You seem to be doing alright then.

No! Well, financially I'm not, but who is?

Tony Law: Mr Tony's Brainporium. Tony Law. Copyright: London Weekend Television

It's all relative I suppose - you fill a nice room in Edinburgh every year, much bigger than the one I first saw you in. I remember you looked pretty slick back then.

The smooth look! That was me trying to get on TV, the 1950s quiff, get me on some panel shows.

I think the first time I ever saw you was at Camp Bestival.

I remember that one, I was there with my kids when they were babies. We met Mr Tumble backstage.

You think you're doing ok, then you see his crowd.

Yeah, he was massive, Tumble.

You were getting some nice panel show gigs a few years back.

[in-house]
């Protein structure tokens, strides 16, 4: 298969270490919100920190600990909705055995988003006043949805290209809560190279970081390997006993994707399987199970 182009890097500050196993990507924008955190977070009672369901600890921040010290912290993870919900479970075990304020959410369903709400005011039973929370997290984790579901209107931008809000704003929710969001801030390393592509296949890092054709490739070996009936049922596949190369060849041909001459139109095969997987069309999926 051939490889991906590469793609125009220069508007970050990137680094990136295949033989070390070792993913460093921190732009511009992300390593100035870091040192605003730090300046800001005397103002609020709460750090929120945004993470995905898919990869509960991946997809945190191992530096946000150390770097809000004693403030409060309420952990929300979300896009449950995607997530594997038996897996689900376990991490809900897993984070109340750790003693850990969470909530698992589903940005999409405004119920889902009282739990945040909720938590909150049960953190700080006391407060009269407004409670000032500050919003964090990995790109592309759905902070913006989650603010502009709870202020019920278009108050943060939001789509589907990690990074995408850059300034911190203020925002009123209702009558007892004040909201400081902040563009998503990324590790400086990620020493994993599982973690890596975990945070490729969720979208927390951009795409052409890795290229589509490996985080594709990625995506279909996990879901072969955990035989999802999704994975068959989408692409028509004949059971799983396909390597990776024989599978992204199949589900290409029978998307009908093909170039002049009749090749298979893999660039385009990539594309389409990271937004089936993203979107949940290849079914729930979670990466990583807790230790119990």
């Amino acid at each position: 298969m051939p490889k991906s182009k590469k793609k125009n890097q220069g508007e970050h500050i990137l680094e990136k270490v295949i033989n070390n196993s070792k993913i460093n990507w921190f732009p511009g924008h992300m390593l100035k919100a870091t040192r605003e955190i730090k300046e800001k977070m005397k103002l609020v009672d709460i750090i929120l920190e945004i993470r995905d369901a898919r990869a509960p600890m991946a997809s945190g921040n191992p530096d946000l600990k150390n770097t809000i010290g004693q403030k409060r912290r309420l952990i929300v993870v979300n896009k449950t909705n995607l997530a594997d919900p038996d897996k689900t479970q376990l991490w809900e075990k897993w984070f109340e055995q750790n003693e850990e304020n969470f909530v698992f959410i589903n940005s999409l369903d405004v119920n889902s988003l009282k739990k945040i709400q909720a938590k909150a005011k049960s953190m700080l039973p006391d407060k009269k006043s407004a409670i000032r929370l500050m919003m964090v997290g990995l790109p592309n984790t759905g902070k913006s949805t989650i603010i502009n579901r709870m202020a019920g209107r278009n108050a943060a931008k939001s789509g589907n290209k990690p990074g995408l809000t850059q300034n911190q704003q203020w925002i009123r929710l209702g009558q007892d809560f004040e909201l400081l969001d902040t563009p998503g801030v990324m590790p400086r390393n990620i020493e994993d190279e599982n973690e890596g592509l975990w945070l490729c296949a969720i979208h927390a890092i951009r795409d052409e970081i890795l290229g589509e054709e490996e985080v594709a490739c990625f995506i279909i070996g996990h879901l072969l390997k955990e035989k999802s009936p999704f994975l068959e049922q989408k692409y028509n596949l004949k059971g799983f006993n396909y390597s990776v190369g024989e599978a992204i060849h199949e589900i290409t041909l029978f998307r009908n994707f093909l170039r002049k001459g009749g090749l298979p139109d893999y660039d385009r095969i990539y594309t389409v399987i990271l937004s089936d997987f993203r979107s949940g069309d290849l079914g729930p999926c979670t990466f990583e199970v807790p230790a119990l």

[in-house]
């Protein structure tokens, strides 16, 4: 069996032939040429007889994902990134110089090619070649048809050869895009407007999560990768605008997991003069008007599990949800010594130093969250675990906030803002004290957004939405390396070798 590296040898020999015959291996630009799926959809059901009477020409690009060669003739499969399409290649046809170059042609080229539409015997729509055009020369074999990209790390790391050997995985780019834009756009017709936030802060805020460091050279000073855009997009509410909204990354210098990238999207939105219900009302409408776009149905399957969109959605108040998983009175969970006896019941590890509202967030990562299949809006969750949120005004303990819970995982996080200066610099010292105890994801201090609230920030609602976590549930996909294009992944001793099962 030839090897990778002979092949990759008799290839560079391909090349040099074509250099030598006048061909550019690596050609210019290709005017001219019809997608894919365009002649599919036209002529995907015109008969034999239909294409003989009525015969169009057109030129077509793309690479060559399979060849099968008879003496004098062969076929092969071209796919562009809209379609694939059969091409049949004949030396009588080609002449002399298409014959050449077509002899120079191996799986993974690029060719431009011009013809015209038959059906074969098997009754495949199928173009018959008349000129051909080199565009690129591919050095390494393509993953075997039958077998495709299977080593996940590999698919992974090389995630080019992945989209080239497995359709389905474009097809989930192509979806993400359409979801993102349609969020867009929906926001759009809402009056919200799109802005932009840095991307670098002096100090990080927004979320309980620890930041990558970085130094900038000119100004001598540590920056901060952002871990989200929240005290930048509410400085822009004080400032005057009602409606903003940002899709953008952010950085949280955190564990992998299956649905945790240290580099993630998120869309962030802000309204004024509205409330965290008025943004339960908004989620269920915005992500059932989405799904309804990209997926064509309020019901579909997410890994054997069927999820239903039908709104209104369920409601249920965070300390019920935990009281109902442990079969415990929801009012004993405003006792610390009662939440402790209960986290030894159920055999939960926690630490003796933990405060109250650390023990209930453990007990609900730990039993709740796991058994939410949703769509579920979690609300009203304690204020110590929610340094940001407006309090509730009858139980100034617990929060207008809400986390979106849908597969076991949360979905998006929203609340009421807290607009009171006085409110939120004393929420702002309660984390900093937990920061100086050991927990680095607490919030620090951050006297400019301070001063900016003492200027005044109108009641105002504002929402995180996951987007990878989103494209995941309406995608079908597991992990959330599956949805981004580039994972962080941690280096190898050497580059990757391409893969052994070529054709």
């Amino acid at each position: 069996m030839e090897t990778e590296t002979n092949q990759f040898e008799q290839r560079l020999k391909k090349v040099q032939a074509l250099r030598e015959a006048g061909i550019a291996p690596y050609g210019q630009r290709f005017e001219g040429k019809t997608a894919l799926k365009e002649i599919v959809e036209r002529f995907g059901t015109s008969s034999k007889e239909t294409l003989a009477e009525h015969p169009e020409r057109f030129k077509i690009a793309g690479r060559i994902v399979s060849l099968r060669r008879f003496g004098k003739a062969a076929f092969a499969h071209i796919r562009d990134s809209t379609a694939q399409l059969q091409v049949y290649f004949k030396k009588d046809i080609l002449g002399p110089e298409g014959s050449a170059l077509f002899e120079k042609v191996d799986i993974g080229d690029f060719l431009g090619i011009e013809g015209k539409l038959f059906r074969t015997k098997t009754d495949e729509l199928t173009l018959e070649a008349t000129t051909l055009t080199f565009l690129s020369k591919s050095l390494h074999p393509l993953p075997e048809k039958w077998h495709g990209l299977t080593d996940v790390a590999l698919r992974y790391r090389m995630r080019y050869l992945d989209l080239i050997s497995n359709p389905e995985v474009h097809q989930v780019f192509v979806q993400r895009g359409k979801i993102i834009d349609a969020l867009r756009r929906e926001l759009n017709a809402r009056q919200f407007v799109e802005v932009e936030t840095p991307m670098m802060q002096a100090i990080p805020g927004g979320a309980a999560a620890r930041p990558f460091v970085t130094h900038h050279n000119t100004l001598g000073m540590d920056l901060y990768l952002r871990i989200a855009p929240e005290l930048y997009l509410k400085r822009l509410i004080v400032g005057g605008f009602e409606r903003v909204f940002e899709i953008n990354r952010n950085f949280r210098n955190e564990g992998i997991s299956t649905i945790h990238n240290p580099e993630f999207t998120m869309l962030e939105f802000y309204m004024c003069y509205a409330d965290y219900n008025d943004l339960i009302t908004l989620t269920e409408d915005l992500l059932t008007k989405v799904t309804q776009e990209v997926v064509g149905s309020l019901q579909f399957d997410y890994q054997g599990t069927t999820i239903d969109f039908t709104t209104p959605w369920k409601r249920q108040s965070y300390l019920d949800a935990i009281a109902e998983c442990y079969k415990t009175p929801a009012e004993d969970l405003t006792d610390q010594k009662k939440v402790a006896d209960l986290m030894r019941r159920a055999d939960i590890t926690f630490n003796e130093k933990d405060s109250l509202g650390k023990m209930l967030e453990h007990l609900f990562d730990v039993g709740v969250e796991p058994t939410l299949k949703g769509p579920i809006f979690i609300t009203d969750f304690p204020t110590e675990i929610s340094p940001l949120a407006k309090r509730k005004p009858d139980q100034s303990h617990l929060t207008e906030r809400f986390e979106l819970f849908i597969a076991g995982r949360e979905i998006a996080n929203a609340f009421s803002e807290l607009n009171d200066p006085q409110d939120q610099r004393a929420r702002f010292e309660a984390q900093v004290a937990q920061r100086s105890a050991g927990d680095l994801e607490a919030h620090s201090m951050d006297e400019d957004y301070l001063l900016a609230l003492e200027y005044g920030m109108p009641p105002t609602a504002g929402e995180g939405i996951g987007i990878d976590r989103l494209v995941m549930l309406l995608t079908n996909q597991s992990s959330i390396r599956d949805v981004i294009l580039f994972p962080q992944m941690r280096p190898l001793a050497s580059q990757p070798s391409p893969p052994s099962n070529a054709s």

I really liked going on them but they're really hard to get on now, 'well, he's not new.' They want brand new people, or big names.

Maybe Icetopia could be an ongoing thing?

If it goes well, maybe we'll do it again at Christmas time, tour it around - that'd be great! Find out if there's a rink in Edinburgh, get everyone from the Fringe out to some rink. Or freeze a venue.

It might make the next show changeover tricky, thawing out the Queen Dome in 15 minutes. Weren't you suppose to be doing a dance thing in Edinburgh?

That never happened. Me and Phil Nichol decided to do NightDanger, Dance Hard - it was meant to be us reminiscing about our career as NightDanger, something we'd always riff on. It was on our day off, we were ready to go, and he ripped his groin or something. It kind of feeds into the myth of NightDanger.

Ouch, how did he do that?

It's not worth thinking about, what Phil gets up to with his groin. What a groin!

Published: Saturday 30th September 2017